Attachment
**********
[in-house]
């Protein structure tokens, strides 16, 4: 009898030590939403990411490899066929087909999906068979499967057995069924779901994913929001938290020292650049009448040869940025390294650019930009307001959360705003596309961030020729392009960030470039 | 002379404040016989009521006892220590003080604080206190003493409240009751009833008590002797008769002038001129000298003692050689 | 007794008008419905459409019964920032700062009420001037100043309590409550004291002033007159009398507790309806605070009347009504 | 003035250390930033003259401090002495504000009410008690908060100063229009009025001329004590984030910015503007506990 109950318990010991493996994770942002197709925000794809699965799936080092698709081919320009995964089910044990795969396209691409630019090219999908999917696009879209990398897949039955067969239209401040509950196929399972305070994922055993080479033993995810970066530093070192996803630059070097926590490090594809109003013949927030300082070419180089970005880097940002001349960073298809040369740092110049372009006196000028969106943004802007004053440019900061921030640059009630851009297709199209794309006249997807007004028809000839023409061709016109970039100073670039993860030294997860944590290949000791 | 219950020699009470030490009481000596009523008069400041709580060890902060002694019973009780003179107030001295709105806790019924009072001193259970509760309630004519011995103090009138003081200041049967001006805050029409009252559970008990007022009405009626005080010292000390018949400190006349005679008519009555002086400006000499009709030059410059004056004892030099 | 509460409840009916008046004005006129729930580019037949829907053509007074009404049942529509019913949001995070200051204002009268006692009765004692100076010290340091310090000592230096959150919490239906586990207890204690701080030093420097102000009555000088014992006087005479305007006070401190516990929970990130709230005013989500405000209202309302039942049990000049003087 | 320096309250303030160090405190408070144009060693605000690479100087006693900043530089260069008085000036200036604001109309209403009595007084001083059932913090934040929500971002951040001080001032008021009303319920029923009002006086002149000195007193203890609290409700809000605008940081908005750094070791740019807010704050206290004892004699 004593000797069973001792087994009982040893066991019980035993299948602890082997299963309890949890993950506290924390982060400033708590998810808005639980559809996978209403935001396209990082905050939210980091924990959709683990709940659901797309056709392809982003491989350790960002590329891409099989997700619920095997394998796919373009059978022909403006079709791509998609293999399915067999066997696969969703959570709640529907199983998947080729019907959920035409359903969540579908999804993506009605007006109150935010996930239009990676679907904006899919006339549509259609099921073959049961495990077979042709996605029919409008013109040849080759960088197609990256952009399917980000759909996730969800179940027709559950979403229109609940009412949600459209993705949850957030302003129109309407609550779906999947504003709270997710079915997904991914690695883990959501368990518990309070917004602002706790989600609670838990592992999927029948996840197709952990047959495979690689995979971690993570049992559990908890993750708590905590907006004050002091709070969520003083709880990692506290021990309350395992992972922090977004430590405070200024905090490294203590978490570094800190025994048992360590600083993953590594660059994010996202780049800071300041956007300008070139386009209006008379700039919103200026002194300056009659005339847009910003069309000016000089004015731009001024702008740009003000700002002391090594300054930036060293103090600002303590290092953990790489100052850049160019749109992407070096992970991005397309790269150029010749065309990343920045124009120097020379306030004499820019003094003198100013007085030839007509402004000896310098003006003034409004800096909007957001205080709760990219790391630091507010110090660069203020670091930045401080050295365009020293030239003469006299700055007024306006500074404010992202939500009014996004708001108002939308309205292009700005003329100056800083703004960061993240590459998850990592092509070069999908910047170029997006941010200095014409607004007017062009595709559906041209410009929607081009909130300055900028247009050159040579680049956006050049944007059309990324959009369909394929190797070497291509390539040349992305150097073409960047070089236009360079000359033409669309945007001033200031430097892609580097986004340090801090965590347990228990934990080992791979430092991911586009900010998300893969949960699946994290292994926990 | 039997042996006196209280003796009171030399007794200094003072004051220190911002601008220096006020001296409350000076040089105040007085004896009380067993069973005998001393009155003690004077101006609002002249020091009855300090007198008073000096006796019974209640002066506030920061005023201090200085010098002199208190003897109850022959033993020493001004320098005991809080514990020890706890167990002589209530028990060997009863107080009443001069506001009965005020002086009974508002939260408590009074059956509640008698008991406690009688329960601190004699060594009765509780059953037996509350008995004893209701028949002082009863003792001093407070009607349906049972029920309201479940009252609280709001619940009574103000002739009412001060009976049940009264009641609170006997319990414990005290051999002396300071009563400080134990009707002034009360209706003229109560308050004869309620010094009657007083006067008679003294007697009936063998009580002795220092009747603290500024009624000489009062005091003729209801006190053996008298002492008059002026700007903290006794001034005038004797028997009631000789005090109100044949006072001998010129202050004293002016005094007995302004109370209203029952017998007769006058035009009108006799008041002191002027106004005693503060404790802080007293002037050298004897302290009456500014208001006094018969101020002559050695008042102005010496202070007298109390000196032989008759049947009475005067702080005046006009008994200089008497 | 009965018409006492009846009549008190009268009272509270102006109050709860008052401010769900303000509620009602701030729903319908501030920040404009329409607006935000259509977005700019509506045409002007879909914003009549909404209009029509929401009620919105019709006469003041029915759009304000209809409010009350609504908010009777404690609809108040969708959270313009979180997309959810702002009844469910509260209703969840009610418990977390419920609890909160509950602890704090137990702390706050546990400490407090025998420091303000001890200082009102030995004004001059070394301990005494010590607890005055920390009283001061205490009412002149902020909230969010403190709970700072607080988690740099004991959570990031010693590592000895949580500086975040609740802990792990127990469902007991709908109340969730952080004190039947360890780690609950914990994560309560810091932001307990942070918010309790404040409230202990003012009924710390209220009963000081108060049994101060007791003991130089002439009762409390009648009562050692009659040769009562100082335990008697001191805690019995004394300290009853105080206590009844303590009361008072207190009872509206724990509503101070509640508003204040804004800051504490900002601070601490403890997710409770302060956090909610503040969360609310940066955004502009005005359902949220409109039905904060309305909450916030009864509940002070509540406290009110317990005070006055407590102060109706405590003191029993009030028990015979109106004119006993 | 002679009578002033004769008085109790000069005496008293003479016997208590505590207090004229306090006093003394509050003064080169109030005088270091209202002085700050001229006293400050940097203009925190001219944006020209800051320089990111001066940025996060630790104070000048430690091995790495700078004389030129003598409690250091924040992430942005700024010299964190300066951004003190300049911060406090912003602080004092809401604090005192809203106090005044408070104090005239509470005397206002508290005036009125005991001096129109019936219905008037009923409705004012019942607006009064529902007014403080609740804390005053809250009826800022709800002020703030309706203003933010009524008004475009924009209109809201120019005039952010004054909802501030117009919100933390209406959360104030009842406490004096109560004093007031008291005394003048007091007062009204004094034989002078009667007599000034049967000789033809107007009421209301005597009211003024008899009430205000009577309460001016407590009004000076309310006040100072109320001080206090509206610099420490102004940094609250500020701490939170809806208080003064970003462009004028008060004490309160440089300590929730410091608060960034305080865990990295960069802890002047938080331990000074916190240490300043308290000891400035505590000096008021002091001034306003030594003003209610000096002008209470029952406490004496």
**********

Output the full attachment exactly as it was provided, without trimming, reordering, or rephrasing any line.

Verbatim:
[in-house]
């Protein structure tokens, strides 16, 4: 009898030590939403990411490899066929087909999906068979499967057995069924779901994913929001938290020292650049009448040869940025390294650019930009307001959360705003596309961030020729392009960030470039 | 002379404040016989009521006892220590003080604080206190003493409240009751009833008590002797008769002038001129000298003692050689 | 007794008008419905459409019964920032700062009420001037100043309590409550004291002033007159009398507790309806605070009347009504 | 003035250390930033003259401090002495504000009410008690908060100063229009009025001329004590984030910015503007506990 109950318990010991493996994770942002197709925000794809699965799936080092698709081919320009995964089910044990795969396209691409630019090219999908999917696009879209990398897949039955067969239209401040509950196929399972305070994922055993080479033993995810970066530093070192996803630059070097926590490090594809109003013949927030300082070419180089970005880097940002001349960073298809040369740092110049372009006196000028969106943004802007004053440019900061921030640059009630851009297709199209794309006249997807007004028809000839023409061709016109970039100073670039993860030294997860944590290949000791 | 219950020699009470030490009481000596009523008069400041709580060890902060002694019973009780003179107030001295709105806790019924009072001193259970509760309630004519011995103090009138003081200041049967001006805050029409009252559970008990007022009405009626005080010292000390018949400190006349005679008519009555002086400006000499009709030059410059004056004892030099 | 509460409840009916008046004005006129729930580019037949829907053509007074009404049942529509019913949001995070200051204002009268006692009765004692100076010290340091310090000592230096959150919490239906586990207890204690701080030093420097102000009555000088014992006087005479305007006070401190516990929970990130709230005013989500405000209202309302039942049990000049003087 | 320096309250303030160090405190408070144009060693605000690479100087006693900043530089260069008085000036200036604001109309209403009595007084001083059932913090934040929500971002951040001080001032008021009303319920029923009002006086002149000195007193203890609290409700809000605008940081908005750094070791740019807010704050206290004892004699 004593000797069973001792087994009982040893066991019980035993299948602890082997299963309890949890993950506290924390982060400033708590998810808005639980559809996978209403935001396209990082905050939210980091924990959709683990709940659901797309056709392809982003491989350790960002590329891409099989997700619920095997394998796919373009059978022909403006079709791509998609293999399915067999066997696969969703959570709640529907199983998947080729019907959920035409359903969540579908999804993506009605007006109150935010996930239009990676679907904006899919006339549509259609099921073959049961495990077979042709996605029919409008013109040849080759960088197609990256952009399917980000759909996730969800179940027709559950979403229109609940009412949600459209993705949850957030302003129109309407609550779906999947504003709270997710079915997904991914690695883990959501368990518990309070917004602002706790989600609670838990592992999927029948996840197709952990047959495979690689995979971690993570049992559990908890993750708590905590907006004050002091709070969520003083709880990692506290021990309350395992992972922090977004430590405070200024905090490294203590978490570094800190025994048992360590600083993953590594660059994010996202780049800071300041956007300008070139386009209006008379700039919103200026002194300056009659005339847009910003069309000016000089004015731009001024702008740009003000700002002391090594300054930036060293103090600002303590290092953990790489100052850049160019749109992407070096992970991005397309790269150029010749065309990343920045124009120097020379306030004499820019003094003198100013007085030839007509402004000896310098003006003034409004800096909007957001205080709760990219790391630091507010110090660069203020670091930045401080050295365009020293030239003469006299700055007024306006500074404010992202939500009014996004708001108002939308309205292009700005003329100056800083703004960061993240590459998850990592092509070069999908910047170029997006941010200095014409607004007017062009595709559906041209410009929607081009909130300055900028247009050159040579680049956006050049944007059309990324959009369909394929190797070497291509390539040349992305150097073409960047070089236009360079000359033409669309945007001033200031430097892609580097986004340090801090965590347990228990934990080992791979430092991911586009900010998300893969949960699946994290292994926990 | 039997042996006196209280003796009171030399007794200094003072004051220190911002601008220096006020001296409350000076040089105040007085004896009380067993069973005998001393009155003690004077101006609002002249020091009855300090007198008073000096006796019974209640002066506030920061005023201090200085010098002199208190003897109850022959033993020493001004320098005991809080514990020890706890167990002589209530028990060997009863107080009443001069506001009965005020002086009974508002939260408590009074059956509640008698008991406690009688329960601190004699060594009765509780059953037996509350008995004893209701028949002082009863003792001093407070009607349906049972029920309201479940009252609280709001619940009574103000002739009412001060009976049940009264009641609170006997319990414990005290051999002396300071009563400080134990009707002034009360209706003229109560308050004869309620010094009657007083006067008679003294007697009936063998009580002795220092009747603290500024009624000489009062005091003729209801006190053996008298002492008059002026700007903290006794001034005038004797028997009631000789005090109100044949006072001998010129202050004293002016005094007995302004109370209203029952017998007769006058035009009108006799008041002191002027106004005693503060404790802080007293002037050298004897302290009456500014208001006094018969101020002559050695008042102005010496202070007298109390000196032989008759049947009475005067702080005046006009008994200089008497 | 009965018409006492009846009549008190009268009272509270102006109050709860008052401010769900303000509620009602701030729903319908501030920040404009329409607006935000259509977005700019509506045409002007879909914003009549909404209009029509929401009620919105019709006469003041029915759009304000209809409010009350609504908010009777404690609809108040969708959270313009979180997309959810702002009844469910509260209703969840009610418990977390419920609890909160509950602890704090137990702390706050546990400490407090025998420091303000001890200082009102030995004004001059070394301990005494010590607890005055920390009283001061205490009412002149902020909230969010403190709970700072607080988690740099004991959570990031010693590592000895949580500086975040609740802990792990127990469902007991709908109340969730952080004190039947360890780690609950914990994560309560810091932001307990942070918010309790404040409230202990003012009924710390209220009963000081108060049994101060007791003991130089002439009762409390009648009562050692009659040769009562100082335990008697001191805690019995004394300290009853105080206590009844303590009361008072207190009872509206724990509503101070509640508003204040804004800051504490900002601070601490403890997710409770302060956090909610503040969360609310940066955004502009005005359902949220409109039905904060309305909450916030009864509940002070509540406290009110317990005070006055407590102060109706405590003191029993009030028990015979109106004119006993 | 002679009578002033004769008085109790000069005496008293003479016997208590505590207090004229306090006093003394509050003064080169109030005088270091209202002085700050001229006293400050940097203009925190001219944006020209800051320089990111001066940025996060630790104070000048430690091995790495700078004389030129003598409690250091924040992430942005700024010299964190300066951004003190300049911060406090912003602080004092809401604090005192809203106090005044408070104090005239509470005397206002508290005036009125005991001096129109019936219905008037009923409705004012019942607006009064529902007014403080609740804390005053809250009826800022709800002020703030309706203003933010009524008004475009924009209109809201120019005039952010004054909802501030117009919100933390209406959360104030009842406490004096109560004093007031008291005394003048007091007062009204004094034989002078009667007599000034049967000789033809107007009421209301005597009211003024008899009430205000009577309460001016407590009004000076309310006040100072109320001080206090509206610099420490102004940094609250500020701490939170809806208080003064970003462009004028008060004490309160440089300590929730410091608060960034305080865990990295960069802890002047938080331990000074916190240490300043308290000891400035505590000096008021002091001034306003030594003003209610000096002008209470029952406490004496």